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Aug. 2, 2023

Four tips to help get your "Me Too" evidence admitted

See more on Four tips to help get your "Me Too" evidence admitted

By David M. Angeloff and Cindy J. Hickox

As employment litigators, we are often tasked with proving that the "bad actors" in our cases acted with discriminatory intent and/or bias. It's no easy task to put on evidence of what was playing out in a bad actor's head while they were, for example, harassing or disciplining your client. It's rare when a defendant admits to having a discriminatory motive, and we are often left looking for circumstantial evidence of bias instead. An effective way to prove bias and discriminatory motive is through "me too" evidence.

"Me too" evidence is evidence that shows that a bad actor discriminated against individuals other than the plaintiff. Generally, this means a history of discrimination against people who are similarly situated. But what happens if there is great "me too" evidence of a bad actor discriminating against people, other than your client, who are of a different protected class?

Here is an example: You represent a client who works at a medical facility. She is from Mexico, and was subject to derogatory language and discriminatory conduct from a supervisor, and was ultimately fired. Through discovery, you uncover that the supervisor has an employment file full of dramatic complaints of discrimination against African American co-workers. The evidence is shocking and will be powerful in front of a jury. What can you do to make sure that evidence comes in?

We have some practical tips for how to craft pleadings in your case and how to characterize the evidence you uncover to maximize the likelihood you can defeat the inevitable motions in limine, get that evidence admitted, and win your case.

Keep the discrimination allegations broad and open-ended. Assume (especially for purposes of the pleading stage) that your client is not the only person who has been wronged by the bad actor. If your client was subjected to anti-Vietnamese comments in the workplace, it's possible (and perhaps even likely) that the harasser made other racist comments in the past. In addition to pleading the discrimination directly, also phrase the discrimination or harassment in the negative based on the harasser's race.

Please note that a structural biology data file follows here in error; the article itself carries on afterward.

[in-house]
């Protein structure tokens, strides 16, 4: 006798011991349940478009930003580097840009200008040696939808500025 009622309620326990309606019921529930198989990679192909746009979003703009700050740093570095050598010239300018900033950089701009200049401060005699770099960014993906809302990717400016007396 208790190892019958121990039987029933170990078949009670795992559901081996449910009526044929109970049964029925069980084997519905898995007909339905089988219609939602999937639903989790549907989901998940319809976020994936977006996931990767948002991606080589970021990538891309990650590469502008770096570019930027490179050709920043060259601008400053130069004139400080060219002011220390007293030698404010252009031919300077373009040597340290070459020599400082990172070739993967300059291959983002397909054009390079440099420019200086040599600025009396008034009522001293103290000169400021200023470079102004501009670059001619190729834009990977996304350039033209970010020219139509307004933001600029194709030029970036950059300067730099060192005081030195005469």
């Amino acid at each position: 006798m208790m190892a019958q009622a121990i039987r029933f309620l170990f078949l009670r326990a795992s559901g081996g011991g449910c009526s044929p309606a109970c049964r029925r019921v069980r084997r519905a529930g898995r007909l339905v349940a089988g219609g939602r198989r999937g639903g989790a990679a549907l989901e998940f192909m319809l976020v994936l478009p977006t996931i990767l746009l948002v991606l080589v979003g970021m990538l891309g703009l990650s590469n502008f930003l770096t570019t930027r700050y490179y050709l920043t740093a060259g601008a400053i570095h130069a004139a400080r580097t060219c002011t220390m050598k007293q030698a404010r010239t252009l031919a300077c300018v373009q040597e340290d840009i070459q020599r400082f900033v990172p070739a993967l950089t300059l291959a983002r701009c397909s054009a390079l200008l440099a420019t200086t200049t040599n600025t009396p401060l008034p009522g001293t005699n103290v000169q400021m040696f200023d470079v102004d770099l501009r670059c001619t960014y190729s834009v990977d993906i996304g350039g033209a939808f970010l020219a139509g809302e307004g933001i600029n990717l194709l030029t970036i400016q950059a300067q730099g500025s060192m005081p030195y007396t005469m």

Allege favoritism. Hatai v. Department of Transportation (2013) 214 Cal.App. 4th 1287 is an important case that the defense will likely use to try to keep "different protected-class 'me too' evidence" excluded. In Hatai, because the plaintiff only alleged he was a person of Asian or Japanese ancestry, "the 'me-too' doctrine did not entitle [plaintiff] to present evidence of discrimination against employees outside of [plaintiff]'s protected class to show discrimination or harassment against [plaintiff]." Id. at 1297-1298 (emphasis in original). Instead, the court held a plaintiff must plead a favoritism claim alleging that a bad actor discriminated against individuals not of the same protected class as the bad actor, in order to introduce evidence of complaints by members outside of plaintiff's protected class. Id. at 1298. For example:

Instead of pleading this: "Defendants subjected Plaintiff to discrimination based on her race and national origin."

Plead this: "Defendants subjected Plaintiff to discrimination based on her race and national origin. Defendants further subjected Plaintiff to discrimination because she was non-Caucasian, and engaged in favoritism towards Caucasian employees."

This way, if (and when) discovery reveals that the harasser has also been accused of saying discriminatory remarks towards and about individuals outside of plaintiff's protected class, that evidence will much more likely be considered relevant.

Allege failure to prevent discrimination, harassment, and/or retaliation. This cause of action is always helpful to have in any FEHA complaint. If your client experienced discrimination, harassment, and retaliation in the workplace, the employer failed to prevent it (assuming they knew or should have known about it). By having this cause of action, prior evidence of discriminatory or harassing conduct becomes relevant because it puts the employer on notice of a bad actor's discrimination and harassment, and bias towards certain individuals. This then imposes an affirmative obligation on the employer to prevent the discrimination, harassment, or retaliation. And remember, your client does not need to have known about the prior accusations or complaints in order for evidence of that to come in.

Plead carefully to stay in state court. Case law regarding admissibility of "me too" evidence is far more favorable in California state court than in federal court. If there are facts that support it, name the harasser individually (assuming they are in the same state as your client) to break diversity and prevent the employer from removing the case to federal court.

David Angeloff is a multi-disciplinary employment trial lawyer at Stalwart Law Group, APC who practices in California, New York, and the District of Columbia. Cindy Hickox is an attorney at Stalwart Law Group, APC with a diverse area of practice, focusing largely on plaintiff-side employment matters.


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